Japan Launches New Relay Laser Satellite with H-IIA Rocket
Japan carried out a successful launch on Sunday that saw a new relay satellite with laser communications technology shoot up into orbit thanks to an H-IIA rocket
Mitsubishi Heavy Industries Ltd. carried out the launch on Sunday in the Kagoshima prefecture at JAXA's Tanegashima Space Center at 16:25 PM local time (02:25 AM EST), reports local newspaper Nippon.com.
The company posted on Twitter once the successful launch was complete, also stating that the satellite had separated from the upper stage rocket (in Japanese).
The satellite is just starting its 10-year mission, states Space.com.
The data relay satellite will transmit high-speed data and images of Earth to a base station and is being developed by JAXA, per NHK World-Japan.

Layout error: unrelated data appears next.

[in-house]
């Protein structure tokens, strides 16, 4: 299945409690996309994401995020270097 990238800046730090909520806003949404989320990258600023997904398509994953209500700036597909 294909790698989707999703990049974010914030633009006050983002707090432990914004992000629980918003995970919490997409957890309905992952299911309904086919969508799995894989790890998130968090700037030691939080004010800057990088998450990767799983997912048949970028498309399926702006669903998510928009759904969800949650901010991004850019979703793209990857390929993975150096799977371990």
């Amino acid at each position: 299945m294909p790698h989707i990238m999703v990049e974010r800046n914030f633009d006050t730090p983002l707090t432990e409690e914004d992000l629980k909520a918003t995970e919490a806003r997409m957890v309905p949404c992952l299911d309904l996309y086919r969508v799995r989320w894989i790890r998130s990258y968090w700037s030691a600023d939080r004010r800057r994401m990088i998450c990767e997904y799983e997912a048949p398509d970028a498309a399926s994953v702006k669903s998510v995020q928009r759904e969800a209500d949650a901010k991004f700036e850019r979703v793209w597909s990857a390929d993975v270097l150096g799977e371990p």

No exact orbital flight information of the satellite has been offered by JAXA, perhaps due to the sensitive nature of the data, guesses Spaceflight Now.
The separation of satellite has been confirmed. We would like to end the today’s H-IIA F43 launch report. Thank you very much. #H2AF43— MHI Launch Services (@MHI_LS) November 29, 2020
However, as JAXA explains (in Japanese) what is known is that the satellite, known as the Laser Utilizing Communication System or LUCAS, and its mission, is that LUCAS will be placed in geostationary orbit and will use optical laser-based high-speed communication technologies to receive information from the Earth-observation satellite and then transfer that information to JAXA's base station.
The satellite will remain above Japan.
This type of fast-relay information is crucial for instances of global warming monitoring as well as disaster relief and response following natural disasters such as hurricanes.